This hubbub was mere prelude for an August 17 press conference featuring Boulder District Attorney Mary Lacy at which national orgs like Entertainment Tonight and The Insider were joined by an overflow of locals acting as if they'd been invited to a family reunion. Take Channel 31's Sari Padorr, who greeted Channel 9's Paula Woodward with a big hug and the line "How are you, beautiful girl?"
CU prof Tracey was on hand, too, showboating shamelessly for the assembled scribes and shutterbugs -- and they undoubtedly appreciated his presence, since Lacy was much less talkative. After stepping to the podium and having photographers demand that she remove a water bottle placed in front of her face, Lacy talked for ten minutes about how she couldn't talk about much of anything. Along the way, she hinted that Karr had been arrested before the investigation was complete -- an ominous implication if ever there was one. But otherwise, her prepared address was dominated by thank-yous to various law enforcers in Boulder and Bangkok; it was like a long-winded Oscar acceptance speech, with no band to play her off stage. Lacy then responded to a series of questions with increasingly ludicrous no-comments. Pretty much the only query she answered concerned Karr's reaction upon his arrest. With palpable relief, she said, "I actually don't know what his reaction was."
The rest of us are similarly in the dark about the Ramsey melodrama as a whole. Karr could be JonBenét's assassin or a false confessor as desperate for attention as Tracey appeared to be -- and at present, either prospect seems equally plausible. But whichever way the facts turn, count on the Rocky and just about every other mainstream news purveyor to trot out flirty photos and video of the littlest Ramsey every chance they get.
If JonBenét had been resting in peace before this, she's not doing so now.
Air American: These days, comedian/author Al Franken is pouring his energy into collecting cash for Democratic candidates; to learn more about his appearance at an August 24 fundraiser, see page 31. But he remains at the helm of a midday show on Air America, heard locally on AM-760 -- and he regards the survival of the program, and the network it's on, as a significant achievement. "If you'd said three years ago, 'You're going to be on eighty-some stations around the country by 2006,' I would have taken that," he maintains.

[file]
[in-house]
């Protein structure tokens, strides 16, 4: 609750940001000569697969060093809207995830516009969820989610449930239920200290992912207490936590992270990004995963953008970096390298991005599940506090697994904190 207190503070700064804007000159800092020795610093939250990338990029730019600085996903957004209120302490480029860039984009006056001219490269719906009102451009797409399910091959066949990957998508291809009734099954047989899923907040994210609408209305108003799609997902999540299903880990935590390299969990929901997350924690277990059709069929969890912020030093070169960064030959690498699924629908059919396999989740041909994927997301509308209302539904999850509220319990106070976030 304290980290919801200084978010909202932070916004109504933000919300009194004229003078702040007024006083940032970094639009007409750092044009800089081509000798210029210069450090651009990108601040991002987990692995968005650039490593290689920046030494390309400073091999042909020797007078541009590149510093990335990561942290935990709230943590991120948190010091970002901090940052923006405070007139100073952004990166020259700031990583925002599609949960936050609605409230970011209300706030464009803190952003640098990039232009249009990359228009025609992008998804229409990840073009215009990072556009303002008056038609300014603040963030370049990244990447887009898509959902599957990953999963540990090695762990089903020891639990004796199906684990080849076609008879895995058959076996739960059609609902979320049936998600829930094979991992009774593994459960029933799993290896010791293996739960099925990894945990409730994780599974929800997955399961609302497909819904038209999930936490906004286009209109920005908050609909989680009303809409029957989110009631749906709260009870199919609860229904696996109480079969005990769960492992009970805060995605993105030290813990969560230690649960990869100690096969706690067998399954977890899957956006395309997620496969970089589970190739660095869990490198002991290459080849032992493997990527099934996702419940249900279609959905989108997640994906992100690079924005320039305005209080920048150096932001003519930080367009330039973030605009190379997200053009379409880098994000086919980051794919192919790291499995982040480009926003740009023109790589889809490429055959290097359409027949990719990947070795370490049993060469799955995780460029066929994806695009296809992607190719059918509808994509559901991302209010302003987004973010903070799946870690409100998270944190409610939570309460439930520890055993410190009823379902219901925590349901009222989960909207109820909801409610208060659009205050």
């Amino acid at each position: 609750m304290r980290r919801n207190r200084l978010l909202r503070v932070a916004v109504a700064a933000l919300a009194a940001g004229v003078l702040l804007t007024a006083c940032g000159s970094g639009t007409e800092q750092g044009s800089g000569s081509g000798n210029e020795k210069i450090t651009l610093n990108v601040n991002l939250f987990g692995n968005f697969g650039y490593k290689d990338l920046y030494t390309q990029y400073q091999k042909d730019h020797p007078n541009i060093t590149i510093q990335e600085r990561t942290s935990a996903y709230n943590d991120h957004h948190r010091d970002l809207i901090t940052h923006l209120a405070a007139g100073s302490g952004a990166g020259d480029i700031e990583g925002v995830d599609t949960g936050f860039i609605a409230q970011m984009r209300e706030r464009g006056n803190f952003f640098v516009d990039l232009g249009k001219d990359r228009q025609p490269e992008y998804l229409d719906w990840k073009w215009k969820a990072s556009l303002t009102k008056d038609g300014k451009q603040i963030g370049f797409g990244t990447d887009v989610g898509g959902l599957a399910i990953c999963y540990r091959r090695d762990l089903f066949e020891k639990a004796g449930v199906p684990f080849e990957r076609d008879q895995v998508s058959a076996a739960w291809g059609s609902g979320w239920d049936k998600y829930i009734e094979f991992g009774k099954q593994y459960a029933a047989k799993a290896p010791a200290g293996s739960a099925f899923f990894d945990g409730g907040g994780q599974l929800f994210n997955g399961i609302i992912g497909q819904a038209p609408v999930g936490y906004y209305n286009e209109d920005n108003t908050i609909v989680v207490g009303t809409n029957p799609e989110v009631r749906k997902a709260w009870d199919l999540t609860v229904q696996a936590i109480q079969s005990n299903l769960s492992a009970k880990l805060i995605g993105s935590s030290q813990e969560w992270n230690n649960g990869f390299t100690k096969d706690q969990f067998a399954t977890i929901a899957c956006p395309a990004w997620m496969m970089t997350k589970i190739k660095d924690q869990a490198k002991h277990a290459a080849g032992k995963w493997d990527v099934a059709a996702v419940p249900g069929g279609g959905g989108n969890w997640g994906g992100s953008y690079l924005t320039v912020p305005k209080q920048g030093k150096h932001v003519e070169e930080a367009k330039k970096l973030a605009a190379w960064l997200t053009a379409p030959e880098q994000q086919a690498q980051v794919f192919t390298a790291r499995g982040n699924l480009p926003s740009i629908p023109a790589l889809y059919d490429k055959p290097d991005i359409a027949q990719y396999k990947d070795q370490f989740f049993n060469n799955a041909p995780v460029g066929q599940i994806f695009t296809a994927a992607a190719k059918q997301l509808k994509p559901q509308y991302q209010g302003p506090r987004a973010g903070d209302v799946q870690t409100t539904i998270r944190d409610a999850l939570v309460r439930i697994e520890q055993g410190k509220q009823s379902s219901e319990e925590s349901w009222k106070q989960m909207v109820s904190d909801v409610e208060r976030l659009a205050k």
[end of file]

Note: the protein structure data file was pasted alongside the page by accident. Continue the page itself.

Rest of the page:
Nevertheless, Air America faces no shortage of challenges. AM-760 may be known as "Boulder's Progressive Talk," but its ratings haven't progressed much; they're down from this quarter last year. And things are tougher in some other markets. Although Franken's show is heard in Atlanta, the rest of the Air America slate was recently deep-sixed -- and in New York and Cincinnati, the net had to switch stations. Some reports insist that lower-than-anticipated audience numbers prompted the last two swaps, which Franken disputes in relation to New York and acknowledges in Cincy. But he believes any suggestion that Air America is about to collapse is wishful right-wing thinking.
"Bill O'Reilly goes on his show and says we'll be off the air in a couple of months -- and he started saying that when we had four stations," Franken asserts. "And then he said it when we had eight, and twelve, and twenty and thirty. He says it all the time, but we're still here." One reason is Air America's advertiser-friendly demographics; according to Franken, they skew younger than O'Reilly's in New York by two decades.
Another plus, Franken feels, is that he's improving as a host. "I think I know how to prepare better. I'm fairly good at reading a guest in terms of will they go a certain place or won't they. And I think I know when to let my guest speak and not interrupt them -- even if I have a joke."
That way, he can have the last laugh.